>>>>> 5 Now do some proper research. What’s the average wage? Property turnover? Rental returns, and so on? If the average wage is €1000 a month, what should the cost of an average home be? Maximum 4.5 times income + deposit. Answer, about €60,000. That’s what the locals are paying. Why should you pay more? The real answer to that question would have to be “Because you’re daft.” That’s what you should pay. Add no more than 50% for a top quality area. If the cost is more than that then you are being screwed. I dont care what anyone else says, I say you are being screwed, and I can get you a better deal.

>>>>> 6 If prices are too high, wait, and think whether you should be renting instead of buying.

>>>>> 7 The rest is the same as for buying in the UK. The only difference is the currency choice for any mortgage. The euro has strengthened against sterling rather badly over the past few years. That has affected not just the amount someone would pay in sterling on a euro mortgage, but the conversion of pension funds. This latter point is crucially important. Generally speaking, get any mortgage in the same currency as your income. And remember your pension is at risk if you live in a different currency zone. If sterling crashes you will get seriously poorer.

>>>>> 8 If you are buying for a holiday home, take a course in elementary maths first. The holiday home market has crashed all over Europe. I dont see it recovering any time soon. If you buy you will be buying into a falling market. You will also find resales in tourist areas are difficult. You should preferably buy into a normal market not a tourist market. Those deals hold up in bad times a lot easier. But, and this is the crunch, it makes no economic sense to buy. It’s cheaper to invest in something that brings you in an income, and then use that income to pay rent. Now you’ve got the home and still got the money.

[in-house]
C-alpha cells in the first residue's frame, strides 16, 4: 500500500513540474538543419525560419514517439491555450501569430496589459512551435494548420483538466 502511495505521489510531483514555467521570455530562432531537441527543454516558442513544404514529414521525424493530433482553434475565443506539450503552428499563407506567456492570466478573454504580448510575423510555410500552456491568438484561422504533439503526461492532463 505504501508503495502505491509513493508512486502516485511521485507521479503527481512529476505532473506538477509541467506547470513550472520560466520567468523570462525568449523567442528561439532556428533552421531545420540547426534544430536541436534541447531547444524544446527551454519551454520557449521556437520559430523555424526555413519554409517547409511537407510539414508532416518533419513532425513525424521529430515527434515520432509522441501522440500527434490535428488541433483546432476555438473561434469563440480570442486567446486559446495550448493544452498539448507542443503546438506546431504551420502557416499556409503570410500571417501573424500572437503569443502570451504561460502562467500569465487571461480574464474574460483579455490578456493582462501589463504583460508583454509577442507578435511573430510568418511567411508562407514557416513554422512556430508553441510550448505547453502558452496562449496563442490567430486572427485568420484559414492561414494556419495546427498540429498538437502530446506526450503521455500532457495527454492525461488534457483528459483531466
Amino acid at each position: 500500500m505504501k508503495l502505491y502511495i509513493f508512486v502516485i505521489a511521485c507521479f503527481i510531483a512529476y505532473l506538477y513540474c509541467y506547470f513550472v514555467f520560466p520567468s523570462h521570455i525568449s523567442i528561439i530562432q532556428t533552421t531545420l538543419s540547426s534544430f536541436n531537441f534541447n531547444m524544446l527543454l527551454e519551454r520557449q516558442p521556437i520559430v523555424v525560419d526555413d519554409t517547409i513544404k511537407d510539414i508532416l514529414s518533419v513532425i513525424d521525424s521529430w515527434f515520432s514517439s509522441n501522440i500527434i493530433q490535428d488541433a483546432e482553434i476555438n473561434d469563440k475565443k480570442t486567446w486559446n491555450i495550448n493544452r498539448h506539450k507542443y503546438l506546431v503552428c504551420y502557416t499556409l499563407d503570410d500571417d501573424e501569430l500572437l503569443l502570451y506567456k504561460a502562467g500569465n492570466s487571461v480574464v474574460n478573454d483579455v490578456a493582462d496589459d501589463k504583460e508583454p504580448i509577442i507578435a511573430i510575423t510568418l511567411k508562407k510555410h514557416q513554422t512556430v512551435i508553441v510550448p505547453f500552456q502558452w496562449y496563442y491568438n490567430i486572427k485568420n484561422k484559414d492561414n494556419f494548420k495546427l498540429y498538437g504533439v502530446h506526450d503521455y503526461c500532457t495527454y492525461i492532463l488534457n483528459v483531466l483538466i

>>>>> 9 One further point you should consider when buying abroad. By buying real estate you are investing in a country. Would you invest in a company that was going. broke, or was not performing well? Of course not. Investing in a country is no different. Do not invest in under-performing or broke economies. You should under no circumstance invest in politically unstable countries either. That rules out Turkey. Forget Greece and Cyprus, they are bankrupt. Forget Italy, Portugal and Spain. All these countries are in dire economic straits. You have been warned!

>>>>> 10 Call John Clare and get his personal advice. I’ll save you tens of thousands of pounds. I’ll charge you peanuts.


Buying Real Estate in Turkey

Buying Real Estate in Turkey

This excerpt is part of a longer article on buying property in Turkey, originally published at the end of 2012. I have been advising people to steer clear of this country for the past thirty years.

I am re-publishing this here for the simple reason that I do seem to have a continuing clientele visiting this site, but the main articles are now available from this website:


Two of you have asked about interesting properties for sale in Turkey. Unfortunately I cant find much. There obviously are interesting properties around but I suspect they are all in places none of you would be keen to move to.

One of the big problems with Turkey is that it’s borders are rather problematical.  If you look at a map you will note that although one of Turkey’s borders, it’s smallest, abuts the EU (or at least it does at the moment, maybe next year half that border will be with Greece). The rest, however, are dodgy areas.

The western half of the country abuts the Mediterranean, Greece, and the Black Sea, with a small border with Bulgaria. However, have a look at the borders to the eastern part of the country. Georgia (nasty trouble spot), Armenia (nasty trouble spot), Iran (potential third world war country), Iraq (already in civil war), Syria (already in civil war). I mean, guys, hold on, is this really a place you seriously want to invest in?

This is not for me, however, you’re asking the questions, so here we go.

First, I cant find many unusual properties in Turkey, which is odd because there are some very interesting cave homes in Cappadocia. They are well inland, to the eastern side of Turkey, so may not be of interest to those who dont speak Turkish. We are looking at an area well away from tourist spots, in a rural mountainous zone, not that far from the border with Iran, with a Kurdish hot-spot not far to the south. Are you still interested? ………

If you wish to read on, go here